Assistant Professor of Psychology Rachel White recently published a paper on a method for adaptively coping with anxiety in the American Psychological Association journal Emotion.
“Focusing on the future from afar: Self-distancing from future stressors facilitates adaptive coping” was written with colleagues at the University of California, Berkeley; the University of Pennsylvania; and the University of Michigan.
White explained that self-distancing is “the ability to mentally step back from our egocentric point of view — from our thoughts and feelings — and see our own experiences as if they were happening to someone else. We can do this visually by imagining that we see these experiences from an outsider’s point of view; some people like to think of this as a ‘fly on the wall’ perspective.”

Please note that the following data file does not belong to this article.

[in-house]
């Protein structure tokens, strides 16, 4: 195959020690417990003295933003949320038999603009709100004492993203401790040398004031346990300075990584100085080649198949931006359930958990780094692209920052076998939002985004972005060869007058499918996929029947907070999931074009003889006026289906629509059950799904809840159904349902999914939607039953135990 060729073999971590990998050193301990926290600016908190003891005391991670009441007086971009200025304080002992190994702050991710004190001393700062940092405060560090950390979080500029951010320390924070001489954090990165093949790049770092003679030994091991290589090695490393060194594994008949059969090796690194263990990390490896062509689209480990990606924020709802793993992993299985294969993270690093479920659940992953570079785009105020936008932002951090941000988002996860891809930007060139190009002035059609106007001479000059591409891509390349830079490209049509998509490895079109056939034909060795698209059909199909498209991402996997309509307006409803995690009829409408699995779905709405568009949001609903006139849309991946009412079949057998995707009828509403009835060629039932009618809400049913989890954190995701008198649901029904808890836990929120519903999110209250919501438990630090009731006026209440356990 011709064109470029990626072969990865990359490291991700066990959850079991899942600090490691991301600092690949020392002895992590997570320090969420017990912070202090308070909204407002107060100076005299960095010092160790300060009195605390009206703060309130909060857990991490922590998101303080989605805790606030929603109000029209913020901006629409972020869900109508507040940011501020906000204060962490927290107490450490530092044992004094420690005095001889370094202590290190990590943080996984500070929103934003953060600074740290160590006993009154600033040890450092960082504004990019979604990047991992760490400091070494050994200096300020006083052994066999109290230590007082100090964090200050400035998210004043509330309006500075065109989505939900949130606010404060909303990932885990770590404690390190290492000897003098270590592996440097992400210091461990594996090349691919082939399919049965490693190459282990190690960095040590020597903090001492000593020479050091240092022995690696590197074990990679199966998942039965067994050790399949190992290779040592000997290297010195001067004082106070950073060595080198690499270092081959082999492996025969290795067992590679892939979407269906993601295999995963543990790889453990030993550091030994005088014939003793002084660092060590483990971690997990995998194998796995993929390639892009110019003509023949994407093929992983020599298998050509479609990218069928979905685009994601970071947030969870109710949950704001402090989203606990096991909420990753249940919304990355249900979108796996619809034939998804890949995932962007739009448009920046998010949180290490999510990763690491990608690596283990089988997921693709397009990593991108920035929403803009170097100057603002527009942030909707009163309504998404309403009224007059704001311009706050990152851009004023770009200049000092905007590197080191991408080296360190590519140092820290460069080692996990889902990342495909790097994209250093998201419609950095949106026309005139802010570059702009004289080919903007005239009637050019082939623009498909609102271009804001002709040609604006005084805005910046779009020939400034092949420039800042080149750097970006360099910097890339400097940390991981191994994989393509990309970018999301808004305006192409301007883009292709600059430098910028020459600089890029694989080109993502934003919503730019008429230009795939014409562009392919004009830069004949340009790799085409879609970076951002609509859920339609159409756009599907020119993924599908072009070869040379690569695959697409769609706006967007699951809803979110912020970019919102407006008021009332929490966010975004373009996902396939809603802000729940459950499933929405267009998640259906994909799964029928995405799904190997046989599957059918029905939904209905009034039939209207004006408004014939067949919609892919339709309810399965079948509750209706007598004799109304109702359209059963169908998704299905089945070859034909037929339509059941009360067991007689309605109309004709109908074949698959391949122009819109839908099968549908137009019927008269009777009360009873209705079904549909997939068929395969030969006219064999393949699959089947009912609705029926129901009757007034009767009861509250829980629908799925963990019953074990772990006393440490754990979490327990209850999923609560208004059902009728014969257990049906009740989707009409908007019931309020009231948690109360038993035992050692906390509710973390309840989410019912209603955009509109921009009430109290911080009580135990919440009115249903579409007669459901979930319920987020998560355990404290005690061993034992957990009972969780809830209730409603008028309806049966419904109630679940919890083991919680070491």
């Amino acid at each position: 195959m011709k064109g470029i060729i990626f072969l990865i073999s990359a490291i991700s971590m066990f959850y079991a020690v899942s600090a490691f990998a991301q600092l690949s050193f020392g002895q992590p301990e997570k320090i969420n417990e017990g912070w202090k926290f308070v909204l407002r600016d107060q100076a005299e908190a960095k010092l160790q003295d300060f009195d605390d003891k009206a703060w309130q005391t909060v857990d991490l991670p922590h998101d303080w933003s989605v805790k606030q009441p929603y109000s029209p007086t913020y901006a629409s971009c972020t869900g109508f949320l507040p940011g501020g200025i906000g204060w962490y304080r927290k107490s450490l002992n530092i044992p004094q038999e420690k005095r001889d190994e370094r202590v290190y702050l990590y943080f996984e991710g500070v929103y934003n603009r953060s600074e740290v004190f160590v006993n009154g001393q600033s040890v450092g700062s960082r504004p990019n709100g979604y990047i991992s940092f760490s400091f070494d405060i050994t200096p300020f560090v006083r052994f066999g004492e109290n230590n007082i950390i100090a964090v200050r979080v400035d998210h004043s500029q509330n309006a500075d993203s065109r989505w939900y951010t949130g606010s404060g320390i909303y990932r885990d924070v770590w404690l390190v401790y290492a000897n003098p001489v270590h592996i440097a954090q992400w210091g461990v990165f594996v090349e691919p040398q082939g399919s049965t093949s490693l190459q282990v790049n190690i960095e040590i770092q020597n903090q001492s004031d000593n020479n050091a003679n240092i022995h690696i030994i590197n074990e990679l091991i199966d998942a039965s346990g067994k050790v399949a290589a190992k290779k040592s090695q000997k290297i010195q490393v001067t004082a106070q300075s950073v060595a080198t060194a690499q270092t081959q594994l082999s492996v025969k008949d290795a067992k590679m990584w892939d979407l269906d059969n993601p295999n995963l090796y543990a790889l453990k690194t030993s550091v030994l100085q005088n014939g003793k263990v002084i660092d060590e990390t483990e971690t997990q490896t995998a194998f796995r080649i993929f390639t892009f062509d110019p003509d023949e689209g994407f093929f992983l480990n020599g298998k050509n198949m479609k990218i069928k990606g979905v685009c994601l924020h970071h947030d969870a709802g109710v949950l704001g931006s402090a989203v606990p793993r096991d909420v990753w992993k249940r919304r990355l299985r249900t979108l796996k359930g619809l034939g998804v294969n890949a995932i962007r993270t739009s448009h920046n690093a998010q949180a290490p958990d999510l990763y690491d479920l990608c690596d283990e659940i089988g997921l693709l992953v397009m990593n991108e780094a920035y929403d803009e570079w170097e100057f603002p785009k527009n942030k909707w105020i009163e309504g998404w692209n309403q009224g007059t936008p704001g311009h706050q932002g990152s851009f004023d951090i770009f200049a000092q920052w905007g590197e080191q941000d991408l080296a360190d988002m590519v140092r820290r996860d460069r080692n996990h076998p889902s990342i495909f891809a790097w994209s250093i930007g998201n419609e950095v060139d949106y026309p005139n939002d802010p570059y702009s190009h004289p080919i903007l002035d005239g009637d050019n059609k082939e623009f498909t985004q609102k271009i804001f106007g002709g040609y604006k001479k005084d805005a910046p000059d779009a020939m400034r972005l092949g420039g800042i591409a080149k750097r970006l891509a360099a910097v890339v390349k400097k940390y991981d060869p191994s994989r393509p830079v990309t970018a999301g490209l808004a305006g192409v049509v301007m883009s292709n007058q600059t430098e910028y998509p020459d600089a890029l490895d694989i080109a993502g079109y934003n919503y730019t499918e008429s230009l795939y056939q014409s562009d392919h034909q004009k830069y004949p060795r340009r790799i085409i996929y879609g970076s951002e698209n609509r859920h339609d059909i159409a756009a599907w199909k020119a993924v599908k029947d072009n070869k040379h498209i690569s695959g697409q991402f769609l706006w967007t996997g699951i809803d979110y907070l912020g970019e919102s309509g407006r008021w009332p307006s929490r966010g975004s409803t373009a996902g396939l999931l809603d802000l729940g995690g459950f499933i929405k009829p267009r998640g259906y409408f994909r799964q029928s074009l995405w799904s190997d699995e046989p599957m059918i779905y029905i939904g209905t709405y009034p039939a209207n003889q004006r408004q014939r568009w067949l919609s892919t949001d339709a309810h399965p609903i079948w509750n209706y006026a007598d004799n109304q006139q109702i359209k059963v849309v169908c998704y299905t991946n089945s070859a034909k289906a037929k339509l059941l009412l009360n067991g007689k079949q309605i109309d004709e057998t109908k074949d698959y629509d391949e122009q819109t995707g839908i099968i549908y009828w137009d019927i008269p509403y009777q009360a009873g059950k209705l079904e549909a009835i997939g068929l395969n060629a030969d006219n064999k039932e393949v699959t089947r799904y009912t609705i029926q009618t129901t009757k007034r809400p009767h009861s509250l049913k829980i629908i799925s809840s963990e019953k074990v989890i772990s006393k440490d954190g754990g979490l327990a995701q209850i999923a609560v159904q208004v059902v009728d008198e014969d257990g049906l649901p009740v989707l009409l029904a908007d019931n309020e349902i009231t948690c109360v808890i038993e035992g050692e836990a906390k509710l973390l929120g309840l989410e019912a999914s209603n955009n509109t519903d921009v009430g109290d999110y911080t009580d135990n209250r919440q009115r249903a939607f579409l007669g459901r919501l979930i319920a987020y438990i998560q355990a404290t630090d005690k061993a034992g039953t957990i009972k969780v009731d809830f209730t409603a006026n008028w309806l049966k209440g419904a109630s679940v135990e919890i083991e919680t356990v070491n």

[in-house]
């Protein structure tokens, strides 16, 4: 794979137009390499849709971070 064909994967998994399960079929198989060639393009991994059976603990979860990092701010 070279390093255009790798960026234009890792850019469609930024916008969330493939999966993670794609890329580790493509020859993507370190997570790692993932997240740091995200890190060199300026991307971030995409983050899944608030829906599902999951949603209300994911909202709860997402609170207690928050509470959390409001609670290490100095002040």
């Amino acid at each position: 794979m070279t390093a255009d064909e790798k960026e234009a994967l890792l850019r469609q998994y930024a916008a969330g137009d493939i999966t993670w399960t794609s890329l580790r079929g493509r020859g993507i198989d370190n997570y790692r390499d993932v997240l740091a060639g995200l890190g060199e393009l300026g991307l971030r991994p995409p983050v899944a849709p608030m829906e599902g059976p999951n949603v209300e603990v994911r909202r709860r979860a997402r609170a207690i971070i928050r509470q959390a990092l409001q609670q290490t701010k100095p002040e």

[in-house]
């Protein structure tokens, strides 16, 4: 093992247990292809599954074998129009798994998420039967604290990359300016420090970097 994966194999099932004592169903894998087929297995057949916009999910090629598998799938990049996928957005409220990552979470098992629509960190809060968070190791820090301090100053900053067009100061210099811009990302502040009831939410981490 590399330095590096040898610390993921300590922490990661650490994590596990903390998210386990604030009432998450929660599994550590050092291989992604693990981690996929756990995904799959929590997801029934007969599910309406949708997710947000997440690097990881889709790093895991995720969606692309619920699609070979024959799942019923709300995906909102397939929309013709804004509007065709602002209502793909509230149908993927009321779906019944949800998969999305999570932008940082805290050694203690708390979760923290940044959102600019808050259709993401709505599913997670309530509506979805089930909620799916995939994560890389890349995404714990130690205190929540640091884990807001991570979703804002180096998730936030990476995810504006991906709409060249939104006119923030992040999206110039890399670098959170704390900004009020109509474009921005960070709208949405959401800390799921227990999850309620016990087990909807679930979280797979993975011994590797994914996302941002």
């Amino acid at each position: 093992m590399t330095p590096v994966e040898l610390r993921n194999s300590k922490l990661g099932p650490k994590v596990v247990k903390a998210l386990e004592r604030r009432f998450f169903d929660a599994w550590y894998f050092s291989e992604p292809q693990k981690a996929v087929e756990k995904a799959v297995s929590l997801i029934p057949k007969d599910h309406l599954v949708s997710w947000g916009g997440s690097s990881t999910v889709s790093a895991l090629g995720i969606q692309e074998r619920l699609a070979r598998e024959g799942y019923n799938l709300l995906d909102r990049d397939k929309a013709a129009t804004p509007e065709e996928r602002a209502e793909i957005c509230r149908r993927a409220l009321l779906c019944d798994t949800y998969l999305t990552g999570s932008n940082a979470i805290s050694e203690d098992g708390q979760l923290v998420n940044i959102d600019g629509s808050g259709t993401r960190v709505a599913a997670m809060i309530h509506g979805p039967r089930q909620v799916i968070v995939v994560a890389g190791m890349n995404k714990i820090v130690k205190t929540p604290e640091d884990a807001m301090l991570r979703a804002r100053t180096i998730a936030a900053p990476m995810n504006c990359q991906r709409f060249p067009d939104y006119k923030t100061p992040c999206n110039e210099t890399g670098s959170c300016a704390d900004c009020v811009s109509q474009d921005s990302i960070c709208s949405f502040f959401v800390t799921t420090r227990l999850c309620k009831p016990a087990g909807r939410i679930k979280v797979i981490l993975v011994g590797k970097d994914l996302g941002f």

Knowing, based on previous research, that visual self-distancing enhances adaptive self-reflection about negative past events, White and her fellow researchers examined whether self-distancing is similarly useful when people reflect on anxiety-provoking future negative experiences.
They found that how vividly participants imagined a future anxiety-provoking event affected the level of anxiety it evoked.
“Thus, the current studies extend previous research on the benefits of self-distancing to future stressors. In addition, they highlight a novel mechanism for this relation: imagery vividness,” the researchers concluded.